Difficult weaning frequently develops in ventilated patients and is associated with poor outcome. In neurally adjusted ventilatory assist, the ventilator is controlled by diaphragm electrical activity, which has been shown to improve patient–ventilator interaction. The objective of this study was to compare neurally adjusted ventilatory assist and pressure support ventilation in patients difficult to wean from mechanical ventilation.
In this nonblinded randomized clinical trial, difficult-to-wean patients (n = 99) were randomly assigned to neurally adjusted ventilatory assist or pressure support ventilation mode. The primary outcome was the duration of weaning. Secondary outcomes included the proportion of successful weaning, patient–ventilator asynchrony, ventilator-free days, and mortality. Weaning duration was calculated as 28 days for patients under mechanical ventilation at day 28 or deceased before day 28 without successful weaning.
Weaning duration in all patients was statistically significant shorter in the neurally adjusted ventilatory assist group (n = 47) compared with the pressure support ventilation group (n = 52; 3.0 [1.2 to 8.0] days vs. 7.4 [2.0 to 28.0], mean difference: −5.5 [95% CI, −9.2 to −1.4], P = 0.039). Post hoc sensitivity analysis also showed that the neurally adjusted ventilatory assist group had shorter weaning duration (hazard ratio, 0.58; 95% CI, 0.34 to 0.98). The proportion of patients with successful weaning from invasive mechanical ventilation was higher in neurally adjusted ventilatory assist (33 of 47 patients, 70%) compared with pressure support ventilation (25 of 52 patients, 48%; respiratory rate for neurally adjusted ventilatory assist: 1.46 [95% CI, 1.04 to 2.05], P = 0.026). The number of ventilator-free days at days 14 and 28 was statistically significantly higher in neurally adjusted ventilatory assist compared with pressure support ventilation. Neurally adjusted ventilatory assist improved patient ventilator interaction. Mortality and length of stay in the intensive care unit and in the hospital were similar among groups.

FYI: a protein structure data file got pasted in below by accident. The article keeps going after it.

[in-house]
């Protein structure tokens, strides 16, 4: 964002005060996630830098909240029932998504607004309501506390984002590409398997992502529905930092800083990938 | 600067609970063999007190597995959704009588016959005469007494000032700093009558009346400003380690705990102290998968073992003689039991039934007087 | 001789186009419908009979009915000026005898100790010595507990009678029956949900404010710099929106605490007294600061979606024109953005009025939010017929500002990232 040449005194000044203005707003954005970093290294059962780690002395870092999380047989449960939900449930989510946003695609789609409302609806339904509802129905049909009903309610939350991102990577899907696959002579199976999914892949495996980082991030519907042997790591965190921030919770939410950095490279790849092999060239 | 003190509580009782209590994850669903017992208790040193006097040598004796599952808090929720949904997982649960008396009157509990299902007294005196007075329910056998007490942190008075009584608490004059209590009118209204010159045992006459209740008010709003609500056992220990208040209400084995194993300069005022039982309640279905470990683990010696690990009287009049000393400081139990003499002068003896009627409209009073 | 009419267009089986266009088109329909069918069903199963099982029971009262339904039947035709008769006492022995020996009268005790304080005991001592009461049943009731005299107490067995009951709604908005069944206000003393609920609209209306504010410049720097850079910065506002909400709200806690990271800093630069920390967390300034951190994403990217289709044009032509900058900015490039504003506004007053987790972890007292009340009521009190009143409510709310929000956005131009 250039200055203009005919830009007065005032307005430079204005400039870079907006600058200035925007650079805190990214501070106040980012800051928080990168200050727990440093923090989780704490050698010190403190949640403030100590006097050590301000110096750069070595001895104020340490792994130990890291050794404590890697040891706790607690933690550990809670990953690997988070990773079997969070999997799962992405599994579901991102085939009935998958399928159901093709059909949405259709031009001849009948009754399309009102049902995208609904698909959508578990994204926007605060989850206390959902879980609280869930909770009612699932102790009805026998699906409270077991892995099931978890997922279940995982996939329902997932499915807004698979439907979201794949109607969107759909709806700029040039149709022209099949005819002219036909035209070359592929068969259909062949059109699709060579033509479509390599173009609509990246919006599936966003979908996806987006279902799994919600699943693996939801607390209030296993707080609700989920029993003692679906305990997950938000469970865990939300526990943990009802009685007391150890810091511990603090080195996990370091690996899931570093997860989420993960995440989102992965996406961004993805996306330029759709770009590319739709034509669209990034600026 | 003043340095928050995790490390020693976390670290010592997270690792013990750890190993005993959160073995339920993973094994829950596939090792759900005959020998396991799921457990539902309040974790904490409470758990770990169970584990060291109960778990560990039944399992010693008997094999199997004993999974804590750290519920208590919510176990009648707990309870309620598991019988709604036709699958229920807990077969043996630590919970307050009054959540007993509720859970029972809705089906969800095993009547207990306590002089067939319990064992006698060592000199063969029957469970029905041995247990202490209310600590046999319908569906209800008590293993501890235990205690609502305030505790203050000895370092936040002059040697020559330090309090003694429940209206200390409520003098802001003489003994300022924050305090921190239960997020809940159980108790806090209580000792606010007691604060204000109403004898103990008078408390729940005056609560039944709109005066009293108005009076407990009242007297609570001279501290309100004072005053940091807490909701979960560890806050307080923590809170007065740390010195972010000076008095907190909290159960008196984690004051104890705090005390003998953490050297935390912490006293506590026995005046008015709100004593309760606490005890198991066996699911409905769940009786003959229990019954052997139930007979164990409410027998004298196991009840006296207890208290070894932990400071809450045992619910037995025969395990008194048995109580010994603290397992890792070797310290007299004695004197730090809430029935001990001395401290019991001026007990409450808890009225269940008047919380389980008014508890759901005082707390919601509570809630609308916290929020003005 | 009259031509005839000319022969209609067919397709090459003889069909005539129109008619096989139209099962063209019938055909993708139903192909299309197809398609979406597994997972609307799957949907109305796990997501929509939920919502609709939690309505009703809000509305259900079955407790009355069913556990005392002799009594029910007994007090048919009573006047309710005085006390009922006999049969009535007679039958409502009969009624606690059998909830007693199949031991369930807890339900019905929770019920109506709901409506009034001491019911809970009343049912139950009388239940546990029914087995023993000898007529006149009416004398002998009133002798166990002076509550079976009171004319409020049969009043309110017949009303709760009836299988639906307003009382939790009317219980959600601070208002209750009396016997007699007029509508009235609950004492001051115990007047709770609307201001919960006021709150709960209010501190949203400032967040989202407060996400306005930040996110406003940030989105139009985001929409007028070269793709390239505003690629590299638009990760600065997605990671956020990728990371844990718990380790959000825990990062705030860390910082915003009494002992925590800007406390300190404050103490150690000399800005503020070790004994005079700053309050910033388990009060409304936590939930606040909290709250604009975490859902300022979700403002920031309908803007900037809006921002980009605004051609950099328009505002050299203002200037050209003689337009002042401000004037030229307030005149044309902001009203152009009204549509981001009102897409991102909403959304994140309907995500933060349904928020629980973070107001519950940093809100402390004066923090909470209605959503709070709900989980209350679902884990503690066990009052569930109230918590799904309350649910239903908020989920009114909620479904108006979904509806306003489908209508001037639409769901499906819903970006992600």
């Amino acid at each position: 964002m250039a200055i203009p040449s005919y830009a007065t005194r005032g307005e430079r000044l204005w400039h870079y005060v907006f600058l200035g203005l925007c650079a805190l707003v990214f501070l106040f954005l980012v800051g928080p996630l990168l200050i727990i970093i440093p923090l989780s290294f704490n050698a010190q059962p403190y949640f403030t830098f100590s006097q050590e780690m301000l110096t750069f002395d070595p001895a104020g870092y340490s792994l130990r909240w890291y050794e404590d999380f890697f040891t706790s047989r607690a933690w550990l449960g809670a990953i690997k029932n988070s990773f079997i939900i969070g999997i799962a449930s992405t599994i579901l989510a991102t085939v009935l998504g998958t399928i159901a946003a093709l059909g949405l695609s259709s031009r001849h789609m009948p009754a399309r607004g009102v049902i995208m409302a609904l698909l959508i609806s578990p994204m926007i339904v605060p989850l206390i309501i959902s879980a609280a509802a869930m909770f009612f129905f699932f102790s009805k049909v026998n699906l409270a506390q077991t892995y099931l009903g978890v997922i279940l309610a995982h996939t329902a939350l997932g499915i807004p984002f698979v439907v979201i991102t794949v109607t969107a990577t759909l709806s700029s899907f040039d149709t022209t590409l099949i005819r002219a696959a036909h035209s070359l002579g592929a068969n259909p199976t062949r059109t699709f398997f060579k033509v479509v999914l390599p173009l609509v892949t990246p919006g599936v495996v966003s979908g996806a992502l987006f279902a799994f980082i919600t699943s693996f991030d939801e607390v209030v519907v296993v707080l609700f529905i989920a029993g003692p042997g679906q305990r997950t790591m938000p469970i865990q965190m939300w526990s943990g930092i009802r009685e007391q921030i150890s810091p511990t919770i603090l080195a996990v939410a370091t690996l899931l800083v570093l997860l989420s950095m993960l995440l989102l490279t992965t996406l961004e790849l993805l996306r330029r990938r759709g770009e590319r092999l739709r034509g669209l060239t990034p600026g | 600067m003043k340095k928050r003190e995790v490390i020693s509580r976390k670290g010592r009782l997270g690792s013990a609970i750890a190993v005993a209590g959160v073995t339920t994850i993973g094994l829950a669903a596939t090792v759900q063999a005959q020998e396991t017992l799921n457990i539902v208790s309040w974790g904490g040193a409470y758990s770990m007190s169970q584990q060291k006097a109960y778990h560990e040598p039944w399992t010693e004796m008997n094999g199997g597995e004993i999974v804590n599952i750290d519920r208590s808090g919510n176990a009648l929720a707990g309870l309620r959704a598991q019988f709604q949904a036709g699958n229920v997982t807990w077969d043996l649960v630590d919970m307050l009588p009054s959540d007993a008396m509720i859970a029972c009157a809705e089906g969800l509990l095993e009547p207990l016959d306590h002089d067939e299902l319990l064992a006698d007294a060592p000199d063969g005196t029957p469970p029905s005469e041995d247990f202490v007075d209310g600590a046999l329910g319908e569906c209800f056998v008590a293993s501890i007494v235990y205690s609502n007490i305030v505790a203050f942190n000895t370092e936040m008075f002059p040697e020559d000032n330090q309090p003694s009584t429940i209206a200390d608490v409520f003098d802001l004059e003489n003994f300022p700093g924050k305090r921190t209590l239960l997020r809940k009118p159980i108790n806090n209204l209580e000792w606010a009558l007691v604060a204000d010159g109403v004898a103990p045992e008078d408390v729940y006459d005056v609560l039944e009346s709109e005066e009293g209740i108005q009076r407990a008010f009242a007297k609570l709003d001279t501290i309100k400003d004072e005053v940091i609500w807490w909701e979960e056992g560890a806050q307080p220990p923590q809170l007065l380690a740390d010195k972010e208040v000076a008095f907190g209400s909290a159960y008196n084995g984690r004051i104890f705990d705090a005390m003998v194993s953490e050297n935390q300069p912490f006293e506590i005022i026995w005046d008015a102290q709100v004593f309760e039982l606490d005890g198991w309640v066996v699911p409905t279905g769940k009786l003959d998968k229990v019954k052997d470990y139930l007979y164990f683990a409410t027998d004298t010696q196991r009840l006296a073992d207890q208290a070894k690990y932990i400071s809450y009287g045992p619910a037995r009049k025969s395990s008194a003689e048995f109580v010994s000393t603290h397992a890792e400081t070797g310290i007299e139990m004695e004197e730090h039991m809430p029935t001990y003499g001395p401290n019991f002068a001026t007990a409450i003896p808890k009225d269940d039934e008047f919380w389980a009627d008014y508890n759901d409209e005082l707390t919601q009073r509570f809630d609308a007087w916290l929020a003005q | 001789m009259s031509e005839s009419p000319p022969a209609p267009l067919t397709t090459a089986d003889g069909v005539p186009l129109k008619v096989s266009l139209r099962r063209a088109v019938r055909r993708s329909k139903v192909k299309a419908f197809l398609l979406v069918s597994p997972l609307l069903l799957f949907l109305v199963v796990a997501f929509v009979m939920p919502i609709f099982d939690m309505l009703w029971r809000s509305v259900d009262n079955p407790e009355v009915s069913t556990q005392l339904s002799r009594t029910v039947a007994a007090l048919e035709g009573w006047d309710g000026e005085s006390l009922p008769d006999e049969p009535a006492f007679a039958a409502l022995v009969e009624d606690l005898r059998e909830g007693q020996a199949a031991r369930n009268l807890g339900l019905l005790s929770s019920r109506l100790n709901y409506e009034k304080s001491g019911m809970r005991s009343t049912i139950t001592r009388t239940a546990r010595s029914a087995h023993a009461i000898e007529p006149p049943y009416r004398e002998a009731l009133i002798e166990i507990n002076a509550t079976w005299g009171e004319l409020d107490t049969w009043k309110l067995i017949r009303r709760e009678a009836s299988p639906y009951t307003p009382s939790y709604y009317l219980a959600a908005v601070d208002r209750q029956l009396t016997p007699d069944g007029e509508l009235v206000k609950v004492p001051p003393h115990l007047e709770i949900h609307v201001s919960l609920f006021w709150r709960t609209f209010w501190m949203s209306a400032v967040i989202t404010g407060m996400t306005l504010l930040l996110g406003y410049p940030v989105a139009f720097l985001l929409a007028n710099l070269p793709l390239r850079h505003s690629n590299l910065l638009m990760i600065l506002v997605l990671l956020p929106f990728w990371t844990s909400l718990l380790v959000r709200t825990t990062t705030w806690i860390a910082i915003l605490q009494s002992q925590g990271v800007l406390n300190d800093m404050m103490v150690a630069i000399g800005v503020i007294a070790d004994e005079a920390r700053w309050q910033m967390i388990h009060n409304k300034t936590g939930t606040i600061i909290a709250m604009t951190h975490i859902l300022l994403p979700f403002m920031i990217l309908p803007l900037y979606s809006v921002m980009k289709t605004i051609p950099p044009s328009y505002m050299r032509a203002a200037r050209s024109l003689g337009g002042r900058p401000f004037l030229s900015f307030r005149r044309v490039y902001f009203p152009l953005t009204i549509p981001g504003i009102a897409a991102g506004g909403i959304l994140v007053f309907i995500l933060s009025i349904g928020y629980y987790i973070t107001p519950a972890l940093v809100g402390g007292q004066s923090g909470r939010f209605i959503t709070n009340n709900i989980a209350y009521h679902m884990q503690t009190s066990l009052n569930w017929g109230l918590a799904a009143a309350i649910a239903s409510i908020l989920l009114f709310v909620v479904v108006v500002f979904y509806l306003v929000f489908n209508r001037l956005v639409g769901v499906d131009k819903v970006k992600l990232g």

In patients difficult to wean, neurally adjusted ventilatory assist decreased the duration of weaning and increased ventilator-free days.
Neurally adjusted ventilatory assist is safe and well tolerated by patients
It improves patient–ventilator interaction
In selected patients difficult to wean from mechanical ventilation, neurally adjusted ventilatory assist improves patient outcome indicated by reduction in duration of weaning
Such a benefit seems most prominent in tracheostomized patients